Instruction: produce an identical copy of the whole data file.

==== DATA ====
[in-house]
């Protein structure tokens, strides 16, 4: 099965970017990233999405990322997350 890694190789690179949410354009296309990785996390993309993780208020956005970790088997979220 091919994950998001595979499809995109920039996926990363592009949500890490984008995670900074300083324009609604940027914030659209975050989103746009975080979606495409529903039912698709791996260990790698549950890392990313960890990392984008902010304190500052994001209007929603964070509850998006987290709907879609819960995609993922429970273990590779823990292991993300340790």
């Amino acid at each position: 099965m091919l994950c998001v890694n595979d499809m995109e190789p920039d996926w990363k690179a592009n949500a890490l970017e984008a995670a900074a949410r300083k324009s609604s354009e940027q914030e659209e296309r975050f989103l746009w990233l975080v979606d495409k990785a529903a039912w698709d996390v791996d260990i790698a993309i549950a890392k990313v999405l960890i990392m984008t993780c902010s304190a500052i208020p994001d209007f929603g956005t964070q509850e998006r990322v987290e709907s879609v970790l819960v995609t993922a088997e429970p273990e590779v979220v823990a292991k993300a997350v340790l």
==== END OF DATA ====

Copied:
[in-house]
């Protein structure tokens, strides 16, 4: 099965970017990233999405990322997350 890694190789690179949410354009296309990785996390993309993780208020956005970790088997979220 091919994950998001595979499809995109920039996926990363592009949500890490984008995670900074300083324009609604940027914030659209975050989103746009975080979606495409529903039912698709791996260990790698549950890392990313960890990392984008902010304190500052994001209007929603964070509850998006987290709907879609819960995609993922429970273990590779823990292991993300340790």
């Amino acid at each position: 099965m091919l994950c998001v890694n595979d499809m995109e190789p920039d996926w990363k690179a592009n949500a890490l970017e984008a995670a900074a949410r300083k324009s609604s354009e940027q914030e659209e296309r975050f989103l746009w990233l975080v979606d495409k990785a529903a039912w698709d996390v791996d260990i790698a993309i549950a890392k990313v999405l960890i990392m984008t993780c902010s304190a500052i208020p994001d209007f929603g956005t964070q509850e998006r990322v987290e709907s879609v970790l819960v995609t993922a088997e429970p273990e590779v979220v823990a292991k993300a997350v340790l």